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This Week in Nature: Jan 17, 2008

A special supplement, Year of Planet Earth, examines the field of earth science, and how it needs to shift course if it's going to effectively tackle climate change. Earthquake physics, the rise of atmospheric oxygen, and changes in ocean circulation patterns are just a few of the featured articles.

There's been much talk of University of Chicago biologist and paleontologist Neil Shubin, ever since his Arctic discovery of the transitional fossil Tiktaalik roseae in 2006. Here, Carl Zimmer reviews his new book, Your Inner Fish:  A Journey into the 3.5-Billion-Year History of the Human Body. Readers familiar with Zimmer’s work will enjoy his summary, which begins with:  "Six hundred years ago, anatomists were rock stars."

A news article tackles computational simulation of protein folding, and features two competing computer whizzes:  Klaus Schulten, a biophysicist at the University of Illinois, Urbana-Champaign, and David Shaw, a hedge-fund magnate and computer expert in Manhattan. Their computer programs have allowed them to visualize the fastest-folding proteins (10 microseconds), but greatly speeding up their simulations could "reveal binding sites for new drugs to tackle a wide range of medical problems," the article writes.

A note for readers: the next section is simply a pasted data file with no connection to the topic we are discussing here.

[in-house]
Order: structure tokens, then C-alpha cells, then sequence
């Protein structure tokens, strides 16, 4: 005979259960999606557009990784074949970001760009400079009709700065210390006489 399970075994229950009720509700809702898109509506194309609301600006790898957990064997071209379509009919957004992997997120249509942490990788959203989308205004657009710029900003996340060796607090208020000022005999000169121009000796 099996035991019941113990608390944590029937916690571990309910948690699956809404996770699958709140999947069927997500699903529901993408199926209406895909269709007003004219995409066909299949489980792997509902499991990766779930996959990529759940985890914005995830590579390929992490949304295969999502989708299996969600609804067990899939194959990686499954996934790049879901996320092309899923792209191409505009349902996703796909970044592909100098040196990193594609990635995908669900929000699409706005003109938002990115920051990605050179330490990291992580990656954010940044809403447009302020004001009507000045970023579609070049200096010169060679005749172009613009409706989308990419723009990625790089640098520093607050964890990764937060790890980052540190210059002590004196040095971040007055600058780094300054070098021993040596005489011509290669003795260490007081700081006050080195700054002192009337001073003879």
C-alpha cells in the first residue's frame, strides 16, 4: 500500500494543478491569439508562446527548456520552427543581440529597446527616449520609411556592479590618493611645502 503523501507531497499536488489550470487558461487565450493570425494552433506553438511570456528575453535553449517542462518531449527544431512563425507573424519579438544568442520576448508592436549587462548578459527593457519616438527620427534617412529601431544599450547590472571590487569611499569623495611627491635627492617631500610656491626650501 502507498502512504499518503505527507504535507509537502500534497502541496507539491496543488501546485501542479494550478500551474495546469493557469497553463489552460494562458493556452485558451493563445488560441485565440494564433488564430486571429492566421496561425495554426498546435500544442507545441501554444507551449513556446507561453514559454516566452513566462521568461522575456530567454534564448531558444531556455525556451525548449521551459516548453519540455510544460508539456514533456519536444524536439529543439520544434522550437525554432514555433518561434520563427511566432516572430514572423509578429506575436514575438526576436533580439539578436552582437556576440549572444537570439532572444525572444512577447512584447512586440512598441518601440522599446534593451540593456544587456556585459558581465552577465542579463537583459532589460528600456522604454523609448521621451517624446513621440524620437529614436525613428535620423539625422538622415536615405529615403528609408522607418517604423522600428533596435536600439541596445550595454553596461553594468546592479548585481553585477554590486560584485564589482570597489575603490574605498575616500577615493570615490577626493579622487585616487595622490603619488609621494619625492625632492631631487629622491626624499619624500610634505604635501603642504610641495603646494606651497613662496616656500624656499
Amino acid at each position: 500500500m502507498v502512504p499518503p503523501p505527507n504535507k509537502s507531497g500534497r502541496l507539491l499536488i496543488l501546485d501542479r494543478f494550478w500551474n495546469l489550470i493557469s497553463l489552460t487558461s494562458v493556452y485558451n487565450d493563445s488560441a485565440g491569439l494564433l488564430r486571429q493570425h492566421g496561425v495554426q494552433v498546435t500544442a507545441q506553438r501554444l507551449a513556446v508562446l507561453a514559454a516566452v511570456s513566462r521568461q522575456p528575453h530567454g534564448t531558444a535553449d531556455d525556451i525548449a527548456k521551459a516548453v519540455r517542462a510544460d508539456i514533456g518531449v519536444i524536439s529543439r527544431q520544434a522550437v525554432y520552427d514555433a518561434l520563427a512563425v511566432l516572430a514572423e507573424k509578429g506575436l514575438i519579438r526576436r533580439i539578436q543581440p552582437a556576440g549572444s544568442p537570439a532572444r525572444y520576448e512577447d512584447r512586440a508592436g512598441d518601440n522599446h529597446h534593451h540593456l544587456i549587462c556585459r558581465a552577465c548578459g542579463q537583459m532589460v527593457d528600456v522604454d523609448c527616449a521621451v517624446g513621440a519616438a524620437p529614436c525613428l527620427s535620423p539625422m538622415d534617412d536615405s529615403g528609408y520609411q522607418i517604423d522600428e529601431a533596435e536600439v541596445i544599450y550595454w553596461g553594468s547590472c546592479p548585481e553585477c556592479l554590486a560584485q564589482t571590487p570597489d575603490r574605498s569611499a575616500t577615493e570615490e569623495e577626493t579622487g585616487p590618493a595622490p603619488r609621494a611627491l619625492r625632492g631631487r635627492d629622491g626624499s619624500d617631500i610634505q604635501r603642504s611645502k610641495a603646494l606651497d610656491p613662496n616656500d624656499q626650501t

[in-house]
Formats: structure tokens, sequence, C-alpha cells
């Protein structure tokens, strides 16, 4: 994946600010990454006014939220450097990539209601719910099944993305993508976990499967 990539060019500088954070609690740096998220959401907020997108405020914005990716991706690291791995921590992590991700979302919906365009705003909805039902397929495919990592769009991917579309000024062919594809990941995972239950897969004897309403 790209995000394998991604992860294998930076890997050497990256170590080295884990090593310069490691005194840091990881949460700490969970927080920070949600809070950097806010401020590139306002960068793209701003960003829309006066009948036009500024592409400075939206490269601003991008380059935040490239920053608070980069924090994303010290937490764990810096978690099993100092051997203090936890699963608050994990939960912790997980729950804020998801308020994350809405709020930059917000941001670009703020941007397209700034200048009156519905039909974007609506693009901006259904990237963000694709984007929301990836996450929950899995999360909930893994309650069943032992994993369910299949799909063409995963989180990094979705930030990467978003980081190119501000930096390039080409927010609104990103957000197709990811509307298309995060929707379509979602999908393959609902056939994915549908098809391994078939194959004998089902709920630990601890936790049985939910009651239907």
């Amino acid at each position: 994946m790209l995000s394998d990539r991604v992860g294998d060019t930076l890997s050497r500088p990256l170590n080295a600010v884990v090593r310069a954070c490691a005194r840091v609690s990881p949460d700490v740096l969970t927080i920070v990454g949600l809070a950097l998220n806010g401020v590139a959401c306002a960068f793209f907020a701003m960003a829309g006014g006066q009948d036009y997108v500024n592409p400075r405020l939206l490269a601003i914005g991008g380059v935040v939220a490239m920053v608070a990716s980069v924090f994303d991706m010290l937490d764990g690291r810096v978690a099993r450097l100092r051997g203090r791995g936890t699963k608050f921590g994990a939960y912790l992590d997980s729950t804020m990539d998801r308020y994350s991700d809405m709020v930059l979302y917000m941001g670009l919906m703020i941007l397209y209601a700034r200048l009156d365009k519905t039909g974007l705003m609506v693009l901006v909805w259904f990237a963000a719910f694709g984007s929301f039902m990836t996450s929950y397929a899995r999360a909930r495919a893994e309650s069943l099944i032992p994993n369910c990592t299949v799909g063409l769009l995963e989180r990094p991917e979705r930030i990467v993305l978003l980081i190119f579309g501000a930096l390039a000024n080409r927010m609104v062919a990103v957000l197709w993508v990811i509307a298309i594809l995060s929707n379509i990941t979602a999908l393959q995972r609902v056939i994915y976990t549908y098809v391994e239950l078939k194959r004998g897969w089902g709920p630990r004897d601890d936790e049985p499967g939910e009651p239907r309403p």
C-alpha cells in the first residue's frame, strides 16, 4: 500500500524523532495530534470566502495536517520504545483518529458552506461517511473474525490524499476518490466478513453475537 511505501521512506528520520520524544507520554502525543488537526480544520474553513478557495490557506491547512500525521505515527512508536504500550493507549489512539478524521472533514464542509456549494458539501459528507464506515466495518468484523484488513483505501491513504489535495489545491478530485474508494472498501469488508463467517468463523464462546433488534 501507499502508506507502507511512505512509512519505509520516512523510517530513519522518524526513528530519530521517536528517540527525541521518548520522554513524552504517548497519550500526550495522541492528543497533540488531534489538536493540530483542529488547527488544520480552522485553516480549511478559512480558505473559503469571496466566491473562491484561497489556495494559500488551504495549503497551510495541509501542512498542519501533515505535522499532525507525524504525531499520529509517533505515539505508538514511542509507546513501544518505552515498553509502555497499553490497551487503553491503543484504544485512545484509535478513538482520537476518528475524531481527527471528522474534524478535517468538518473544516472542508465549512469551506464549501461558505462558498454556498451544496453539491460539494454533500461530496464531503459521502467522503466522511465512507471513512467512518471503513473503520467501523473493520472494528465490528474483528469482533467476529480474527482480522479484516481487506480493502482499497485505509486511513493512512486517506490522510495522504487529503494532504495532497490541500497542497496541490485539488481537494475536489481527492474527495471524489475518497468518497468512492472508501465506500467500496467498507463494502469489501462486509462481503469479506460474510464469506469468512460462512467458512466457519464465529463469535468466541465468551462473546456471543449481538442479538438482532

In research, the Broad's Todd Golub has used an RNAi screen to identify RPS14 as the haploinsufficient tumor suppressor gene associated with the 5q– syndrome. Unlike in many cancers, in the 5q- syndrome, a subtype of myelodysplastic syndrome, tumorigenesis results from inactivation of a single allele. A News and Views article expands on why it's so difficult to find tumor suppressor genes.


The Scan

Billions for Antivirals

The US is putting $3.2 billion toward a program to develop antivirals to treat COVID-19 in its early stages, the Wall Street Journal reports.

NFT of the Web

Tim Berners-Lee, who developed the World Wide Web, is auctioning its original source code as a non-fungible token, Reuters reports.

23andMe on the Nasdaq

23andMe's shares rose more than 20 percent following its merger with a special purpose acquisition company, as GenomeWeb has reported.

Science Papers Present GWAS of Brain Structure, System for Controlled Gene Transfer

In Science this week: genome-wide association study ties variants to white matter stricture in the brain, and more.